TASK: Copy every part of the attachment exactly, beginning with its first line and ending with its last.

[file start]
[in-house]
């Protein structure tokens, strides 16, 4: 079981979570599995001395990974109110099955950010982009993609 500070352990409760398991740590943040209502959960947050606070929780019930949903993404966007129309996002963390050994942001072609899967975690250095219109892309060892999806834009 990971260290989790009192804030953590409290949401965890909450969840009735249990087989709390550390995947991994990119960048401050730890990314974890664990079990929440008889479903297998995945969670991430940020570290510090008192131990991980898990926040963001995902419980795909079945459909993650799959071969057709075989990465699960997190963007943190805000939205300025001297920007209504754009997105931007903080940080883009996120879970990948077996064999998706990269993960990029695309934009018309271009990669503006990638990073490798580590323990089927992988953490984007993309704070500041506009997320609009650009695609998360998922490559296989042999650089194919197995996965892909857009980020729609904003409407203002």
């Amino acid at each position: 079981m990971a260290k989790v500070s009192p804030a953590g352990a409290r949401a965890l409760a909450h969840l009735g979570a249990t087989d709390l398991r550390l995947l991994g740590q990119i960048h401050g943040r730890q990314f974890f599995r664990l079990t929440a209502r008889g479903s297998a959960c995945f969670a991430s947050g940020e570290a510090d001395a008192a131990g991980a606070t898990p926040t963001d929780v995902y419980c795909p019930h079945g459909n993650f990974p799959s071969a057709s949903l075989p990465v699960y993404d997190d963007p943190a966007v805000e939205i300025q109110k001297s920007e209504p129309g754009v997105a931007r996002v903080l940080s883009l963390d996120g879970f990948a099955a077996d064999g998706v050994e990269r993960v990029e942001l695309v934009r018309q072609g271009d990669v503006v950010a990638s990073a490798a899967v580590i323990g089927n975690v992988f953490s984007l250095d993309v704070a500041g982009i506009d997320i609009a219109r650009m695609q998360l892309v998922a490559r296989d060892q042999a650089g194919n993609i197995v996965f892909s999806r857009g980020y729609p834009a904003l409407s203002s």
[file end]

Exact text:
[in-house]
């Protein structure tokens, strides 16, 4: 079981979570599995001395990974109110099955950010982009993609 500070352990409760398991740590943040209502959960947050606070929780019930949903993404966007129309996002963390050994942001072609899967975690250095219109892309060892999806834009 990971260290989790009192804030953590409290949401965890909450969840009735249990087989709390550390995947991994990119960048401050730890990314974890664990079990929440008889479903297998995945969670991430940020570290510090008192131990991980898990926040963001995902419980795909079945459909993650799959071969057709075989990465699960997190963007943190805000939205300025001297920007209504754009997105931007903080940080883009996120879970990948077996064999998706990269993960990029695309934009018309271009990669503006990638990073490798580590323990089927992988953490984007993309704070500041506009997320609009650009695609998360998922490559296989042999650089194919197995996965892909857009980020729609904003409407203002």
């Amino acid at each position: 079981m990971a260290k989790v500070s009192p804030a953590g352990a409290r949401a965890l409760a909450h969840l009735g979570a249990t087989d709390l398991r550390l995947l991994g740590q990119i960048h401050g943040r730890q990314f974890f599995r664990l079990t929440a209502r008889g479903s297998a959960c995945f969670a991430s947050g940020e570290a510090d001395a008192a131990g991980a606070t898990p926040t963001d929780v995902y419980c795909p019930h079945g459909n993650f990974p799959s071969a057709s949903l075989p990465v699960y993404d997190d963007p943190a966007v805000e939205i300025q109110k001297s920007e209504p129309g754009v997105a931007r996002v903080l940080s883009l963390d996120g879970f990948a099955a077996d064999g998706v050994e990269r993960v990029e942001l695309v934009r018309q072609g271009d990669v503006v950010a990638s990073a490798a899967v580590i323990g089927n975690v992988f953490s984007l250095d993309v704070a500041g982009i506009d997320i609009a219109r650009m695609q998360l892309v998922a490559r296989d060892q042999a650089g194919n993609i197995v996965f892909s999806r857009g980020y729609p834009a904003l409407s203002s």